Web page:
In addition to these instruments, the Campanian region, with the technical support of the OECD, is implementing a self-certification tool. According to the Regulation EC 852/2004, FBOs are obliged to implement food safety systems, based on pre-requisite programmes and HACCP, and to perform periodical self-control of the appropriateness and effectiveness of such systems. To provide an audit tool for self-control, the electronic form of the checklist for dairy processing facilities was prepared and will be tested during 2021. It will be accessible on the official regional veterinary inspection website where FBOs will be able to fill it and submit it to the Veterinary inspectorate. By performing thorough periodical control, FBOs will be able to identify gaps in their systems and rectify them on time. During official control, inspectors will be able to compare the results of self-control to their own findings and understand better the level of compliance of FBOs as well as food safety culture in the facility. Repeated accordance of self-control results and that of official control will indicate good understanding or food safety requirements by businesses, the parameter used for determining the frequency of official inspections. Another benefit of this kind of self-control is in situations when physical inspection is not possible (as it is the case now due to Covid-19 restrictions). Information from filled self-check lists will help inspectors have an insight into the FBOs compliance to regulatory requirements.

On ML applied to OHS, the analysis covered 5 of the 8 provincial subdivisions of the Lombard system. The data sources were i) the notification of the start of construction and ii) the history of controls on construction companies and “safety supervisors”, which are operators specifically entrusted within the Italian construction system with ensuring the safety of complex construction sites. The research looked at the ability, or lack thereof, between different characteristics of the construction operators (building companies and safety supervisors), including their historical inspection records, and of characteristics of the construction sites themselves (monetary value etc.) to predict non-compliance. In particular, the research aimed at testing whether the criteria currently included in the Mo.Ri.Ca. scorecard were good predictors of non-compliance (and in the expected direction of correlation) or not, and whether the thresholds currently used for different classes were adequate or not. For example, in the score-card, the risk indicator “value of construction works” is set with a different score for different ranges of value (less than 10K EUR, 10 to 50K, 50 to 100K, and above 100K), and the research would test not only whether construction value was a predictor, but also in which direction (higher likelihood of non-compliance for higher values, or the opposite?), and at which value level(s) could a significant difference be observed. Some aspects of work typology, which are used to determine the potential gravity of non-compliances, were not tested in this first phase of the research but will be investigated in a later stage looking at the impact side of risk.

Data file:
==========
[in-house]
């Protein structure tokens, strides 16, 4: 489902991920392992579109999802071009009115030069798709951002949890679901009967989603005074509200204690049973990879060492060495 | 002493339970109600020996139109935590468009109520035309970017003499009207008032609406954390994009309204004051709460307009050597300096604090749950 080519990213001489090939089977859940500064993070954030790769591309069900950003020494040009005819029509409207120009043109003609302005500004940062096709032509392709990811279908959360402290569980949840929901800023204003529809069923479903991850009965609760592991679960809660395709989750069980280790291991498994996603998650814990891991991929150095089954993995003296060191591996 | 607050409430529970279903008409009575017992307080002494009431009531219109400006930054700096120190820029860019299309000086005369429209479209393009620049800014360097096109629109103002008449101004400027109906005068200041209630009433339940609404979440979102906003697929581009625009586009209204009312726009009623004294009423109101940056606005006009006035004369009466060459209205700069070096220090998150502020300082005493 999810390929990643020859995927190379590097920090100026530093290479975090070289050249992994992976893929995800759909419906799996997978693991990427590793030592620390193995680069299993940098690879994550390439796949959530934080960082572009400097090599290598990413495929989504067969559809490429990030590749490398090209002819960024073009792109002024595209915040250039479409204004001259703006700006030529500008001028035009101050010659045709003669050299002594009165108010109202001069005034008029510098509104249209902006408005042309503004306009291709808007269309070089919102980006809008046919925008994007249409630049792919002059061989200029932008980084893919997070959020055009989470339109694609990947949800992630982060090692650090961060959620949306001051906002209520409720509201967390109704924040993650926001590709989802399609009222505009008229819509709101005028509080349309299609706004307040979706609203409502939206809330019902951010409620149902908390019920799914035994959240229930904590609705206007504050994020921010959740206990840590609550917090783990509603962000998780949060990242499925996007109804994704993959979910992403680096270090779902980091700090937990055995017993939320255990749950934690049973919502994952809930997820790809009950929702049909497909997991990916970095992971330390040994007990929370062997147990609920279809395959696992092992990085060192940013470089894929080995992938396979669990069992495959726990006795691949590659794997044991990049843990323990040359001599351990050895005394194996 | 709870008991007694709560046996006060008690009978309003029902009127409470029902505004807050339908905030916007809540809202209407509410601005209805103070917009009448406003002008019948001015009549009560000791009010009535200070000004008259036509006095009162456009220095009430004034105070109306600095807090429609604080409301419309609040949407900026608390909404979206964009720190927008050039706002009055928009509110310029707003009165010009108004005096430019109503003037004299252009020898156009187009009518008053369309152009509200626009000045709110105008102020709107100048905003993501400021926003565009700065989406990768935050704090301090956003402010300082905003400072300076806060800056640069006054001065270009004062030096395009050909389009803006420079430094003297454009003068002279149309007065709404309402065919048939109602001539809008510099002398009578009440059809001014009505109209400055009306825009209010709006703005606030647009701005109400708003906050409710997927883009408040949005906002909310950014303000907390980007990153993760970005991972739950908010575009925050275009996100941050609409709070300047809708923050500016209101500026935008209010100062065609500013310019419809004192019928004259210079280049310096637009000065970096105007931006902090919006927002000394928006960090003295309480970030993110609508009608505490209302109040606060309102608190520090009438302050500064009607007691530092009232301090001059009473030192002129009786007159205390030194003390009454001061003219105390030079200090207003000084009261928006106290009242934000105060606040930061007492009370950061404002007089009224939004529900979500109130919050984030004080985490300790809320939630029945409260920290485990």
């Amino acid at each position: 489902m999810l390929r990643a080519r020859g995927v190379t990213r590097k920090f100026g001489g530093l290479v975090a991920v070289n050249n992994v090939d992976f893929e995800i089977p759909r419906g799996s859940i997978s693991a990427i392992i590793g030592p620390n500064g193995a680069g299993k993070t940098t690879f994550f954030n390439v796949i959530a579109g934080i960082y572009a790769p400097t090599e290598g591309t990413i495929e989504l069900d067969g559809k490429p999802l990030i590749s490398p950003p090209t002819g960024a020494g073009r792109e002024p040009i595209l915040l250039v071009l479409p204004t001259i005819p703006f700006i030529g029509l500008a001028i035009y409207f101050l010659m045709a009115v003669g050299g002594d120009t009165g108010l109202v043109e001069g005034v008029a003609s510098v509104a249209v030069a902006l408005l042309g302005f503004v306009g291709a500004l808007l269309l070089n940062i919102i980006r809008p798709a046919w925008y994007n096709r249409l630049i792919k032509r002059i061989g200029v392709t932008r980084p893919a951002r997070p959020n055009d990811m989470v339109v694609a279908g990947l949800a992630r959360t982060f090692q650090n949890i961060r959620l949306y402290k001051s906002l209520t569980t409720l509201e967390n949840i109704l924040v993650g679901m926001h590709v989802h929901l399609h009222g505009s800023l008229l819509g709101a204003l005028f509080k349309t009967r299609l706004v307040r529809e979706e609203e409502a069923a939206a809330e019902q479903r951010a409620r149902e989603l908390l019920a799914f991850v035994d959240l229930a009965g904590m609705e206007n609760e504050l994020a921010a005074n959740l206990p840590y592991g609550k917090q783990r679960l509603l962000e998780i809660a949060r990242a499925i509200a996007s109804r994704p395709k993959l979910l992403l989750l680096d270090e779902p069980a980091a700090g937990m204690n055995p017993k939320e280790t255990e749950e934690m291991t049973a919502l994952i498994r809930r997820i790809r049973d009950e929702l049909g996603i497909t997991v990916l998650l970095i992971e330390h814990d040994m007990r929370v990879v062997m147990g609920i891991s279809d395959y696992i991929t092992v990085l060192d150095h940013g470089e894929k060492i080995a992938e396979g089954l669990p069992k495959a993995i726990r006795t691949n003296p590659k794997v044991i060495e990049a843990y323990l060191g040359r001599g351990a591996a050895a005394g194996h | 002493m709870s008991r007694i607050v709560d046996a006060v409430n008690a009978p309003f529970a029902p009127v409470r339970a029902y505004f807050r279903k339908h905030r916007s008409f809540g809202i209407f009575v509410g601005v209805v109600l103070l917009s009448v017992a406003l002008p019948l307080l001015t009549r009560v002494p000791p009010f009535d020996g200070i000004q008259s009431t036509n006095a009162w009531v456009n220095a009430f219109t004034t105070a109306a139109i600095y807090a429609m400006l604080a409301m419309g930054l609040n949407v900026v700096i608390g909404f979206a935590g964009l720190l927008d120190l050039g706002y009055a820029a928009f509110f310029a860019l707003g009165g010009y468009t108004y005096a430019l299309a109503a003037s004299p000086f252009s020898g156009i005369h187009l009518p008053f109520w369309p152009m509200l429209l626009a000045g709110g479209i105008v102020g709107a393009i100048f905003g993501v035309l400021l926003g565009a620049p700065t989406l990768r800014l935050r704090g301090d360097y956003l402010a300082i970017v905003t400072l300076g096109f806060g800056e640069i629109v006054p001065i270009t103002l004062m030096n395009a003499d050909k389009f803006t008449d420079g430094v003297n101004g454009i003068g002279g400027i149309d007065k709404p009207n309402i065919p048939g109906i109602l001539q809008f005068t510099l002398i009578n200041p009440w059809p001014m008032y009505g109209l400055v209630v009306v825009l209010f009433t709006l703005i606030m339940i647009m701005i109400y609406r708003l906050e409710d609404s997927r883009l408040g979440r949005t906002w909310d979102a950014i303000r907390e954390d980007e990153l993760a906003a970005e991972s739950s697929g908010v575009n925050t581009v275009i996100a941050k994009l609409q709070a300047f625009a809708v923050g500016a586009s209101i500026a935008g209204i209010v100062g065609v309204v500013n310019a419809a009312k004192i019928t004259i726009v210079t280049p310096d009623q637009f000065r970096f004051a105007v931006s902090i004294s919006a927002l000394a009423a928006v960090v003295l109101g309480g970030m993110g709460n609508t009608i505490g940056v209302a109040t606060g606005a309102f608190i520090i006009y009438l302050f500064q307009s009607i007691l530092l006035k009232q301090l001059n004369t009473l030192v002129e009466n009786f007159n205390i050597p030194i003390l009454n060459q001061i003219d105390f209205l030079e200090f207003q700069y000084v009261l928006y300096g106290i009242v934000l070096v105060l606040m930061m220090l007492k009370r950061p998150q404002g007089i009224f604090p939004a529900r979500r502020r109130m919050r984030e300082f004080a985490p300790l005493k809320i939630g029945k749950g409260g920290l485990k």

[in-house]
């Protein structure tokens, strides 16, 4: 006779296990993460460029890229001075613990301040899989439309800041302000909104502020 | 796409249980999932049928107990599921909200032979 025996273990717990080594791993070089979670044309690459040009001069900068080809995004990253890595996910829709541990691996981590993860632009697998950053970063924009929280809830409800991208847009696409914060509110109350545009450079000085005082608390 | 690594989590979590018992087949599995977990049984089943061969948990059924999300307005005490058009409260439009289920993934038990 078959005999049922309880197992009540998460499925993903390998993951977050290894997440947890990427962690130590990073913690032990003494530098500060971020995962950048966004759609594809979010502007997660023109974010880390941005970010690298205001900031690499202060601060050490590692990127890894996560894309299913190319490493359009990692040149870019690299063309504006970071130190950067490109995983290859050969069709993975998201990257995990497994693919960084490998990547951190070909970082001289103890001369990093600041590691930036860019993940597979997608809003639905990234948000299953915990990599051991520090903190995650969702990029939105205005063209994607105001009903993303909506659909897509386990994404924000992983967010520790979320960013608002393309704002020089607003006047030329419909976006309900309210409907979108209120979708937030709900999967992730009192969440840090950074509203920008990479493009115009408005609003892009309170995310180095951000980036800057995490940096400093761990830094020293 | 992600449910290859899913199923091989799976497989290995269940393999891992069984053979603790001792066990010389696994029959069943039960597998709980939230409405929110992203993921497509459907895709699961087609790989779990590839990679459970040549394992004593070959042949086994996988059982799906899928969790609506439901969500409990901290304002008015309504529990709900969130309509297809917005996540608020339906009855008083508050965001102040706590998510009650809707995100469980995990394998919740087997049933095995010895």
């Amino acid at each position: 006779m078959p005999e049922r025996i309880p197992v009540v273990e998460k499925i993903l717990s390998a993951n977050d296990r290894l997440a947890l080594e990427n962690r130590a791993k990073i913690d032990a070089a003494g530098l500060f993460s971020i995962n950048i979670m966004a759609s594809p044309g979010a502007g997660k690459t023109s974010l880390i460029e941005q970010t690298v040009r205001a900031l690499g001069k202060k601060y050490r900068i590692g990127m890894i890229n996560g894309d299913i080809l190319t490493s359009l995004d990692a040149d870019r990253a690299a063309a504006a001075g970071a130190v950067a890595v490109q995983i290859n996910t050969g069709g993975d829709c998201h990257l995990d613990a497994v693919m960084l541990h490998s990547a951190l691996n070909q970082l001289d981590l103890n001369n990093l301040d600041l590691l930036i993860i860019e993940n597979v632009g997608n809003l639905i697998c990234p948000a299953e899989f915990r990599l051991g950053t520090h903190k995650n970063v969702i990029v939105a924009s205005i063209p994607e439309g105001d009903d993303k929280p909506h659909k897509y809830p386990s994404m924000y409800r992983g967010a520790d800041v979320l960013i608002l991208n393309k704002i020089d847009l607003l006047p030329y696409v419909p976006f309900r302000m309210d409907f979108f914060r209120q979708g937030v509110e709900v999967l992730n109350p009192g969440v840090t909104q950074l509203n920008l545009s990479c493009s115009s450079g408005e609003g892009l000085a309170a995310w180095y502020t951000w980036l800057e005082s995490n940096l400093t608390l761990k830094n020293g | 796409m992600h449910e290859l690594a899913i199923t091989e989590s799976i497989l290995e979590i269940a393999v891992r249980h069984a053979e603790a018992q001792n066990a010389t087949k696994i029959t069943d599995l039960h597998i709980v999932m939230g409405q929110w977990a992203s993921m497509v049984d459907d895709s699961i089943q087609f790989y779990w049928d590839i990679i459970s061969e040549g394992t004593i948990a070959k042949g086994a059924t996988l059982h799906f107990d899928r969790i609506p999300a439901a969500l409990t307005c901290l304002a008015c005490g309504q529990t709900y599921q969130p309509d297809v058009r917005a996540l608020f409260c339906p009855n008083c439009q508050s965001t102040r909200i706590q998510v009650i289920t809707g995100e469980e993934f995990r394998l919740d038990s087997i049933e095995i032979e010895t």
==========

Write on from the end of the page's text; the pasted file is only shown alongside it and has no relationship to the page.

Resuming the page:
Interestingly, the research found quite diverging results for different indicators. Some of those expected to predict non-compliance were in fact essentially neutral, or very weak predictors. Others were indeed correlated with non-compliance, but in the opposite direction of what the score-card model had expected. Others again were adequate predictors, but the thresholds chosen in the scorecard were inadequate (i.e., did not correspond to inflexion points in the non-compliance rate curve). Finally, some were good predictors and in the correct direction, but the research was able to suggest better ways to formulate and measure them. We provide a couple of examples below for illustration purposes.

The total value of the construction site was found to be a very weak predictor of non-compliance, with non-compliance varying in a somewhat random way in function of the monetary value – and thus does not appear to be a very usable or useful indicator for risk-based targeting (see Figure 2.1)

The number of sites supervised by one and the same safety supervisor, which was expected to be a predictor of non-compliance by the scorecard (the assumption being that supervising too many sites would lead to lack of attention to each), was in fact found to work in reverse. Having a safety supervisor in charge of only one or very few sites was found to be a very strong predictor of non-compliance (possibly this would correspond to people or companies with little experience or a bad reputation) – whereas above a certain threshold the curve is close to flat (i.e., the threshold effect is very strong, and there are just two categories).

The previous record of compliance or non-compliance, on the other hand, proved to be a strong predictor in general – but different ways of formulating and measuring this track record yielded more-or-less strong results. Simply looking at the result of the last inspection was not the most meaningful indicator. Considering the average of non-compliance vs. compliance findings across all previous inspections of one company gave much better results, but with some “instability” in the overall trend (curve with two inflexion points, i.e., at one point the indicator was functioning “in reverse”).

The best predictor was found to be the trend of (non-)compliance, i.e.


[1] OECD (2021, forthcoming), OECD Regulatory Policy Outlook 2021, OECD Publishing, Paris.